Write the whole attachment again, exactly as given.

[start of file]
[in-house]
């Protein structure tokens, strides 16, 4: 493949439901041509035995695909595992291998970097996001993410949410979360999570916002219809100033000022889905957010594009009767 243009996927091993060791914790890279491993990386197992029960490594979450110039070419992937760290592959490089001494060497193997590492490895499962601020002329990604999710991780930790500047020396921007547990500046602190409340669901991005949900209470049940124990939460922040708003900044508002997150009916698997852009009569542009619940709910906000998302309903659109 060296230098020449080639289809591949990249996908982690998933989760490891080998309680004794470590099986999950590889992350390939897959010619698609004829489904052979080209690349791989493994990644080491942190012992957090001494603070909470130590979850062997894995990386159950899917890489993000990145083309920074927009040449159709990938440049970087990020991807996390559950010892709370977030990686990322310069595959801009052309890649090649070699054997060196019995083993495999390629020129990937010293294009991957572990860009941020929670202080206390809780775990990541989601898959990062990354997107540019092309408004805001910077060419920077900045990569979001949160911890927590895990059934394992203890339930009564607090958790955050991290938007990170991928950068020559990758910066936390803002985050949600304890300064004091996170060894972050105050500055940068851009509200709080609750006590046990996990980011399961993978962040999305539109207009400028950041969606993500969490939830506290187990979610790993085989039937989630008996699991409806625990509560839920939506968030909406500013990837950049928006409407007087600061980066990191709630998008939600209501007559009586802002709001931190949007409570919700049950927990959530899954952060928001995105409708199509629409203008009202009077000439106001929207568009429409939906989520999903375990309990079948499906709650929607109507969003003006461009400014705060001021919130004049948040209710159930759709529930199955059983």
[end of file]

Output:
[in-house]
């Protein structure tokens, strides 16, 4: 493949439901041509035995695909595992291998970097996001993410949410979360999570916002219809100033000022889905957010594009009767 243009996927091993060791914790890279491993990386197992029960490594979450110039070419992937760290592959490089001494060497193997590492490895499962601020002329990604999710991780930790500047020396921007547990500046602190409340669901991005949900209470049940124990939460922040708003900044508002997150009916698997852009009569542009619940709910906000998302309903659109 060296230098020449080639289809591949990249996908982690998933989760490891080998309680004794470590099986999950590889992350390939897959010619698609004829489904052979080209690349791989493994990644080491942190012992957090001494603070909470130590979850062997894995990386159950899917890489993000990145083309920074927009040449159709990938440049970087990020991807996390559950010892709370977030990686990322310069595959801009052309890649090649070699054997060196019995083993495999390629020129990937010293294009991957572990860009941020929670202080206390809780775990990541989601898959990062990354997107540019092309408004805001910077060419920077900045990569979001949160911890927590895990059934394992203890339930009564607090958790955050991290938007990170991928950068020559990758910066936390803002985050949600304890300064004091996170060894972050105050500055940068851009509200709080609750006590046990996990980011399961993978962040999305539109207009400028950041969606993500969490939830506290187990979610790993085989039937989630008996699991409806625990509560839920939506968030909406500013990837950049928006409407007087600061980066990191709630998008939600209501007559009586802002709001931190949007409570919700049950927990959530899954952060928001995105409708199509629409203008009202009077000439106001929207568009429409939906989520999903375990309990079948499906709650929607109507969003003006461009400014705060001021919130004049948040209710159930759709529930199955059983």